Abstract: In addition to neighbourhoods of residence, family and places of work play important roles in producing and reproducing ethnic segregation. Therefore, recent research on ethnic segregation and contact is increasingly turning its attention from residential areas towards other important domains of daily interethnic contact. The key innovation of this paper is to clarify the role of immigrants' pre-hire exposure to natives in the residence, workplace and family domains in immigrant exposure to natives in their current workplace. The study is based on Swedish population register data. The results show that at the macro level, workplace neighbourhood segregation is lower than residential neighbourhood segregation. Our micro-level analysis further shows that high levels of residential exposure of immigrants to natives help to reduce ethnic segregation at the level of workplace establishments as well.
    Keywords: neighbourhood effects, residential segregation, workplace segregation, intermarriage, longitudinal analysis, Sweden
    JEL: J15 J61 R23
    Date: 2011–04
  12. By: Francisco Martinez Mora
    Abstract: This paper studies a Tiebout model with two school districts, housing markets and peer effects to re-evaluate the optimality properties of the allocation of households to districts induced by head and income taxes. The main novel results reveal that head taxes are not superior to income taxes and that the indirect redistribution implied by income taxation is not necessarily at odds with location optimality or associated to welfare losses. Many combinations of head taxes differentiated by household type can sustain the optimal outcome as an equilibrium. While this may not be possible using differentiated income taxes, a combination of non-differentiated ones and differentiated head taxes levied on the residents of the rich district can lead to the optimal outcome and effect significant local redistribution. In turn, non-differentiated head taxes are suboptimal (unless optimality requires one of the districts to be type-homogeneous) and a combination of uniform income taxes and head taxes levied on the rich district's population can do as well as them. Moreover, non-differentiated income taxes may generate smaller welfare losses than their lump-sum counterpart, a result which clashes with the benefit view of head taxes.
    Keywords: Tiebout; peer effects; head tax, income tax; optimality
    Date: 2011–04
  13. By: James Alm (Department of Economics, Tulane University); H. Spencer Banzhaf (Department of Economics, Andrew Young School of Policy Studies, Georgia State University)
    Abstract: When external effects are important, markets will be inefficient, and economists have considered several broad classes of economic instruments to correct these inefficiencies. However, the standard economic analysis has tended to take the region, and the government, as a given; that is, this work has neglected important distinctions and interactions between the geographic scope of different pollutants, the enforcement authority of various levels of government, and the fiscal responsibilities of the various levels of government. It typically ignores the possibility that the externality may be created and addressed by local governments, and it does not consider the implications of decentralization for the design of economic instruments targeted at environmental problems. This paper examines the implications of decentralization for the design of corrective policies; that is, how does one design economic instruments in a decentralized fiscal system in which externalities exist at the local level and in which subnational governments have the power to provide local public services and to choose tax instruments that can both finance these expenditures and correct the market failures of externalities?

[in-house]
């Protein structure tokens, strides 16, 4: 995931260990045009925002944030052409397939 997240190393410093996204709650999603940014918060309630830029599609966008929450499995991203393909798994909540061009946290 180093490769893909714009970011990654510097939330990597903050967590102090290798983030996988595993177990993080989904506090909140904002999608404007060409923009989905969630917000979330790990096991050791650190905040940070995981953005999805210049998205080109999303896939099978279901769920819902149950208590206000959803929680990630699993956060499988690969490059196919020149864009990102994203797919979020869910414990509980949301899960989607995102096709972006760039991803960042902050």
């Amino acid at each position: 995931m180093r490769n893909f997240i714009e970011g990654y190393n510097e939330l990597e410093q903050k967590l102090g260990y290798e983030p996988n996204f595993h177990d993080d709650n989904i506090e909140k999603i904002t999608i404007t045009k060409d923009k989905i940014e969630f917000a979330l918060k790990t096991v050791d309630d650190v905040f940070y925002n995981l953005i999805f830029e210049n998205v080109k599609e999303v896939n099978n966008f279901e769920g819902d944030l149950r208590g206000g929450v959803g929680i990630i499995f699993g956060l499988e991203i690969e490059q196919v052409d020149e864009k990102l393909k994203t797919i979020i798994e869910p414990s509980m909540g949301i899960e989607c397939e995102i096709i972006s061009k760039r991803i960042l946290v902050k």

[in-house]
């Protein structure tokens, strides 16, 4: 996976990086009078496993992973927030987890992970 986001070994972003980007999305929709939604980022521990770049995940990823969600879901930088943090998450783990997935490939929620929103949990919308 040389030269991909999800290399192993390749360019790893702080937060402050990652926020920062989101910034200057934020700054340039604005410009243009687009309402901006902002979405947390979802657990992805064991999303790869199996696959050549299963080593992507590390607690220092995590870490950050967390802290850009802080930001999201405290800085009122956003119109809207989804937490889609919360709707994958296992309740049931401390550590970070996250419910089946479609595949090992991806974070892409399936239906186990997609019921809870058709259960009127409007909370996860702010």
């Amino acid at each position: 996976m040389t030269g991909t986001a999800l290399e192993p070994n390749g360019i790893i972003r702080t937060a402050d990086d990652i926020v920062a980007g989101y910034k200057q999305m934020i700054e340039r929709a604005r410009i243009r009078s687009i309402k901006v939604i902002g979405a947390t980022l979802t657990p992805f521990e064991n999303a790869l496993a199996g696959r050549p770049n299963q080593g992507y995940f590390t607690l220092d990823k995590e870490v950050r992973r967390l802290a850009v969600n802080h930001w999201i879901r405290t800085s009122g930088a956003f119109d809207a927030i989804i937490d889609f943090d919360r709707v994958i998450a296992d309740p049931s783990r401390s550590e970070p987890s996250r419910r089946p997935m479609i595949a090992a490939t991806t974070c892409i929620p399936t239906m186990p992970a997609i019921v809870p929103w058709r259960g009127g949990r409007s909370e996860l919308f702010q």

Keywords: market failure, environmental federalism, externalities, fiscal decentralization, subsidiarity principle, economic instruments
    JEL: H2 H4 H7 Q5
    Date: 2011–04
  14. By: Orla Doyle (UCD Geary Institute, University College Dublin); Kelly McNamara (UCD Geary Institute, University College Dublin)
    Date: 2011–03–31
  15. By: Beck, Arne
    Abstract: --
    Date: 2011
  16. By: Tom Broekel; Matte Hartog
    Abstract: A key question raised in recent years is which factors determine the structure of inter-organizational networks. While the focus has primarily been on different forms of proximity between organizations, which are determinants at the dyad level, recently determinants at the node and structural level have been highlighted as well. To identify the relative importance of determinants at these three different levels for the structure of networks that are observable at only one point in time, we propose the use of exponential random graph models. Their usefulness is exemplified by an analysis of the structure of the knowledge network in the Dutch aviation industry in 2008 for which we find determinants at all different levels to matter. Out of different forms of proximity, we find that once we control for determinants at the node and structural network level, only social proximity remains significant.